(ST. JOSEPH, Mo.) – Teachers across Missouri are adjusting to helping parents and students learn at home in the midst of the COVID-19 pandemic.
Distance learning presents unique challenges for special education delivery but one local teacher shows why teachers are united and not divided in trying times.
Rhonda West, who teaches special education at Truman Middle School, said it’s been a rocky transition from the classroom to home school for teachers, parents, and students.
“Some of my students don’t have the know-how or find it challenging to maneuver the internet and so I don’t have as many students attending,” West said.
Teachers throughout the state have worked to accommodate parents that, possibly for the first time, now have to add “educator” to their daily routines as Missouri schools cease in-person instruction during the global COVID-19 pandemic for the rest of the 2019-20 school year.
“It’s been challenging,” West said. “Definitely challenging. You know, we just miss seeing the kids.”
The decision to keep schools closed was made by Gov. Mike Parson and the department head of elementary and secondary education during a press briefing on April 9.
“We know remote teaching and learning looks different in every district across our state – so we are simply asking our school leaders to continue to be creative, innovative and persistent in their pursuit to reach students with some kind of academic opportunity,” DESE Commissioner, Margie Vandeven said.
That means teachers prepare double the lessons, one for parents and another for students. For example, West has had to help parents learn video applications like Zoom and how to access assignments on Google Classroom.
“Some of my students don’t even have access to the internet so we have to provide physical packets too,” West said.
But it’s been a uniquely challenging job for special education teachers. There are more than 119,000 Missouri students with identified disabilities, including 1,400 in the St. Joseph School District, according to the most recent state data.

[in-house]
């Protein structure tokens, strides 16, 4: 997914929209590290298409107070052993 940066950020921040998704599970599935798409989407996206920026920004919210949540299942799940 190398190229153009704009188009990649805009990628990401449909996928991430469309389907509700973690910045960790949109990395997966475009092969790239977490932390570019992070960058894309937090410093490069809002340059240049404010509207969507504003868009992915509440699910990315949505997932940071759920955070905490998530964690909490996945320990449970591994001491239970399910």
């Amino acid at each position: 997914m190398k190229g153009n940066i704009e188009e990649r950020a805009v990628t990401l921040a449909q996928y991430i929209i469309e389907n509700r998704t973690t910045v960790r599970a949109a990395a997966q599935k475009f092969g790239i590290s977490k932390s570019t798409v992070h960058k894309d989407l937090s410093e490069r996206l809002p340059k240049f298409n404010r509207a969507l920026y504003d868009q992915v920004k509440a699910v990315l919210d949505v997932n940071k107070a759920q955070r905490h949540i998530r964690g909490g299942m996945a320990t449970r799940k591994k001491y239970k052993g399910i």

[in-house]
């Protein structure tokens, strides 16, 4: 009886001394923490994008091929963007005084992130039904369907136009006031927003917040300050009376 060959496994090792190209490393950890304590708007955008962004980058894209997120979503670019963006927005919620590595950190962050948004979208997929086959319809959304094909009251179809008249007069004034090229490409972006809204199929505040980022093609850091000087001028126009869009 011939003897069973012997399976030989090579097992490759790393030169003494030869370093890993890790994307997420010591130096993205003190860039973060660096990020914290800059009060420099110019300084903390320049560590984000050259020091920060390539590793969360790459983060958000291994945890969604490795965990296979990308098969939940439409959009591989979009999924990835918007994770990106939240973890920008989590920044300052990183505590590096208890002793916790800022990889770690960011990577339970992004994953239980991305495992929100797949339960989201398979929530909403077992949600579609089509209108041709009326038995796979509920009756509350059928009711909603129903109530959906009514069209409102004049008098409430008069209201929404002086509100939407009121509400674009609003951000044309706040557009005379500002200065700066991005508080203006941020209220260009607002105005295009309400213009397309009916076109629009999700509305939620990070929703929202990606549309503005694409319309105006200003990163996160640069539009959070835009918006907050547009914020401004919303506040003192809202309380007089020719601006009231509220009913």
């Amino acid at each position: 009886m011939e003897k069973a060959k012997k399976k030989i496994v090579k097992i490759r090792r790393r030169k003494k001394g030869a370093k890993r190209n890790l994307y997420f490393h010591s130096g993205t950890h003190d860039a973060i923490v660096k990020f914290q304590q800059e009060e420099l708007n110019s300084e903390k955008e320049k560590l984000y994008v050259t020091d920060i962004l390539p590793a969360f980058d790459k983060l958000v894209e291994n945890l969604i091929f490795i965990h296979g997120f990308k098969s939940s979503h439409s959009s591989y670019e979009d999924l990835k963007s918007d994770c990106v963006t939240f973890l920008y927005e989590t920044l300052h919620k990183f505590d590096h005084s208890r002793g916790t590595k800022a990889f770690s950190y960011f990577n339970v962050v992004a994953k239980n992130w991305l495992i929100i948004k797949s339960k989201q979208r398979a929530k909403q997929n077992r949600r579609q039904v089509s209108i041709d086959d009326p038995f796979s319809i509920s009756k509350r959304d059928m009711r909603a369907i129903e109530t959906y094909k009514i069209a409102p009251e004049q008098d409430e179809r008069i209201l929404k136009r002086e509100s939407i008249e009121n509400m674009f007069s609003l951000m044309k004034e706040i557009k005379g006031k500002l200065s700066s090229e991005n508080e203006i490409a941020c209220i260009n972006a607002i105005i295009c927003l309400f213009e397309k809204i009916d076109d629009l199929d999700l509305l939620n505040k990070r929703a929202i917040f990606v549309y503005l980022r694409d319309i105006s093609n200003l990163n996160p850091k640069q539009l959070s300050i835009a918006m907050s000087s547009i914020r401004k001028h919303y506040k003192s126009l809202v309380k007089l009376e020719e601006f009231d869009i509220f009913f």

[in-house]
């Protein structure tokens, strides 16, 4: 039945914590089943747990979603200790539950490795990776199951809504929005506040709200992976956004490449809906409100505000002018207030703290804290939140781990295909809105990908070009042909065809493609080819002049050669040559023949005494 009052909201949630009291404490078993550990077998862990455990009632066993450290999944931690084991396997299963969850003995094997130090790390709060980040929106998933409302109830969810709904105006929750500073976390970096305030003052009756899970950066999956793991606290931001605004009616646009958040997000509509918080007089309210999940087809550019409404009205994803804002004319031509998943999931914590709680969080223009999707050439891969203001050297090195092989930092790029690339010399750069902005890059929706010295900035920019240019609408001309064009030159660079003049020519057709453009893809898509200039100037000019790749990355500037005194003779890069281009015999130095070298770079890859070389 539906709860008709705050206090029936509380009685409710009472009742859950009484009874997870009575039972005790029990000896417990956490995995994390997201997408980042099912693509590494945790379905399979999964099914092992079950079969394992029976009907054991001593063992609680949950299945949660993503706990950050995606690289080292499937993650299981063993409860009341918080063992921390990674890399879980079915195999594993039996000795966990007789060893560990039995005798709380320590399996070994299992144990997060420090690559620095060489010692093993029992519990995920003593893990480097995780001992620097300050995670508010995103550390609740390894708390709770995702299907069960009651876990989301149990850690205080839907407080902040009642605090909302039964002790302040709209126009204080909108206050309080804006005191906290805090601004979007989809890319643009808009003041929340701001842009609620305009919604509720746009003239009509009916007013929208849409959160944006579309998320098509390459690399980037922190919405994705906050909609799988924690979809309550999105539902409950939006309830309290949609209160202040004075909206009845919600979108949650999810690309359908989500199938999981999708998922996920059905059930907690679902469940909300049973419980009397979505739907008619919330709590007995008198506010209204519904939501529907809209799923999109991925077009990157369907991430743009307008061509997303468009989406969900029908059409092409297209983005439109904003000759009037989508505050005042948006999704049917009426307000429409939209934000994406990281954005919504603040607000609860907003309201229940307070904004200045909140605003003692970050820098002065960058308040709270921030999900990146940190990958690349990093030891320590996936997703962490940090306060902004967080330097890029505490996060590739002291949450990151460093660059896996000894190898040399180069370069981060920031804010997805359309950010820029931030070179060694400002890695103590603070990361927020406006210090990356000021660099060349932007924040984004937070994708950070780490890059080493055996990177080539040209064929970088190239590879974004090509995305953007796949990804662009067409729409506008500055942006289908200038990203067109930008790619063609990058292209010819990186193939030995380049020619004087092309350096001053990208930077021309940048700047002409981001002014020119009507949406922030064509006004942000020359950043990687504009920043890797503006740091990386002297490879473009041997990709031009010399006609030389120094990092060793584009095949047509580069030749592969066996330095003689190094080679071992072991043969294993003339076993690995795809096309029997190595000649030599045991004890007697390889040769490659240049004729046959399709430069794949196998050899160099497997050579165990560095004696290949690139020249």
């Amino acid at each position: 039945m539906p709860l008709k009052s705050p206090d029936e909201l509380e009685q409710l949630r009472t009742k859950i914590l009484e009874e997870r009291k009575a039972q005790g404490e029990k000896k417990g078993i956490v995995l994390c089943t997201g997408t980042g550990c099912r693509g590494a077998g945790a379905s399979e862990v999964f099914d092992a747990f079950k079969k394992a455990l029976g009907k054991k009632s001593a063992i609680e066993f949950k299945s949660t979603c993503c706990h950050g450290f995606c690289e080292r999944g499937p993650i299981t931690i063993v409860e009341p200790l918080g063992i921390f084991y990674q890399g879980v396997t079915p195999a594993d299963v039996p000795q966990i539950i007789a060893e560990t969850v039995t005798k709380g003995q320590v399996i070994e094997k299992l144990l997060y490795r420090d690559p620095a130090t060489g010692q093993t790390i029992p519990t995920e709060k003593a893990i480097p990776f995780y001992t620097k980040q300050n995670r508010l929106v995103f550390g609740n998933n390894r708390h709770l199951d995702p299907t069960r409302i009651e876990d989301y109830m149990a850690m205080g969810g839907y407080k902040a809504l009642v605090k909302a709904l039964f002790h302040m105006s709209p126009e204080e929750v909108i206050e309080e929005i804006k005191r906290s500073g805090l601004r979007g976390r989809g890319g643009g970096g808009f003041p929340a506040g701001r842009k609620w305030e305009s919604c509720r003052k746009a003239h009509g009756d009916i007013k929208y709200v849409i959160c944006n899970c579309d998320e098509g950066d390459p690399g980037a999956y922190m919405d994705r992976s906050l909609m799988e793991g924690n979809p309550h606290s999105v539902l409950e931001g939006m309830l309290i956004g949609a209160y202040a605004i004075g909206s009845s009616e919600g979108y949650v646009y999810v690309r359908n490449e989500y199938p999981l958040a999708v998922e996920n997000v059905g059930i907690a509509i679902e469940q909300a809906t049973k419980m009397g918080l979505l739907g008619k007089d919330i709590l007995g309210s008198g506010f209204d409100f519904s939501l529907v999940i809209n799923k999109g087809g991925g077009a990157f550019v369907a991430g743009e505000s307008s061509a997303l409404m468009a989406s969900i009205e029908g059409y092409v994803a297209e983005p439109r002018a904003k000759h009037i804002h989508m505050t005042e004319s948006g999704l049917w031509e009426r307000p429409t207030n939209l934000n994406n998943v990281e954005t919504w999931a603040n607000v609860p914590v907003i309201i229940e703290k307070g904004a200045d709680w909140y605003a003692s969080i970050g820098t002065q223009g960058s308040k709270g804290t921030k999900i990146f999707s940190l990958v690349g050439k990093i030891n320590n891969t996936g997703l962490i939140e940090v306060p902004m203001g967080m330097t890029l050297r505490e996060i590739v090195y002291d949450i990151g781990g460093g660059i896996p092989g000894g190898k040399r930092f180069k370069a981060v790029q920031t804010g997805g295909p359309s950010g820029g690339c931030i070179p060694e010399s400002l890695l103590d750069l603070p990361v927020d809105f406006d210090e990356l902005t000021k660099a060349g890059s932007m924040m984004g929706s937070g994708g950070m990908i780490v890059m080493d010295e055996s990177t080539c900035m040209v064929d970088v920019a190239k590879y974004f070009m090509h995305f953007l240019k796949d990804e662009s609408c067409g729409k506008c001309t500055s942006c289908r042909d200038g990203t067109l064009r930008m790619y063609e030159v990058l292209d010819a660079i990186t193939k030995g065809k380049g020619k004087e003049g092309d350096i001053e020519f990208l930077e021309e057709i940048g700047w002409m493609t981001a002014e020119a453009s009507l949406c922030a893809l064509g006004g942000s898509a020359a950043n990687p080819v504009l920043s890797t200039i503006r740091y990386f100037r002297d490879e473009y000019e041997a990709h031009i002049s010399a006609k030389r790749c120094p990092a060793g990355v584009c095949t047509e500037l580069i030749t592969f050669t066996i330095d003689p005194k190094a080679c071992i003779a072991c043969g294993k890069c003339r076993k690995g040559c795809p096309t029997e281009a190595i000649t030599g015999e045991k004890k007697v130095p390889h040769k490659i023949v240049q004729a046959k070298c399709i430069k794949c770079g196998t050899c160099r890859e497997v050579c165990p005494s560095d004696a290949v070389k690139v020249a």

Schools now have to find ways for all of those students — each with a particular set of disabilities and needs — to learn at home. Those needs run the gamut, from speech therapy, physical accommodations, behavioral management, social and basic life skills.
During a typical school day, West teaches a study skills class, a life skills class and accompanies students who need modifications to class.
For example in a traditional math class, West serves as co-teacher tailoring the typical lesson plan at the moment with the math teacher. That kind of tailored, quick troubleshooting is not possible in the home setting.
“When we are in the classroom and need to make an adjustment we can do it right there if we need to,” West said. “Now we don’t have that connection so it’s lots of text messaging, emails, and phone calls to meet the needs of those other kids.”
West has also had to reinvent her lesson plan for her life skills class. A class that involves hands-on learning, one-on-one attention, and individualized goals.
“My life skills class is for students to learn how to do things that many of us take for granted,” West said. “What we do in the classroom, they can’t do on the computer so for example, I asked one parent to cook a meal but let the student read the recipe.”
Additionally, several special education services extend beyond academics and help students achieve social and behavioral goals.
At school, there’s a group of teachers and staff certified and trained to provide the scope of services needed for special education instruction. At home, parents have to somehow do it all.
“A lot of it is just listening to them express their concerns and frustrations,” West said.
West said she’s spoken to other district teachers and fellow members of the St. Joseph Chapter of the National Education Association, about how they are helping overwhelmed parents and students.
She said teachers are responding by establishing a 24-hour line of communication with parents so they can call, text or email concerns.
West said that while there are unique challenges facing special education, there are more struggles teachers, parents and students have in common.
“If I had to get a message out to the community, I would want them to know that teachers are there. We are still working even though we are not seen,” West said.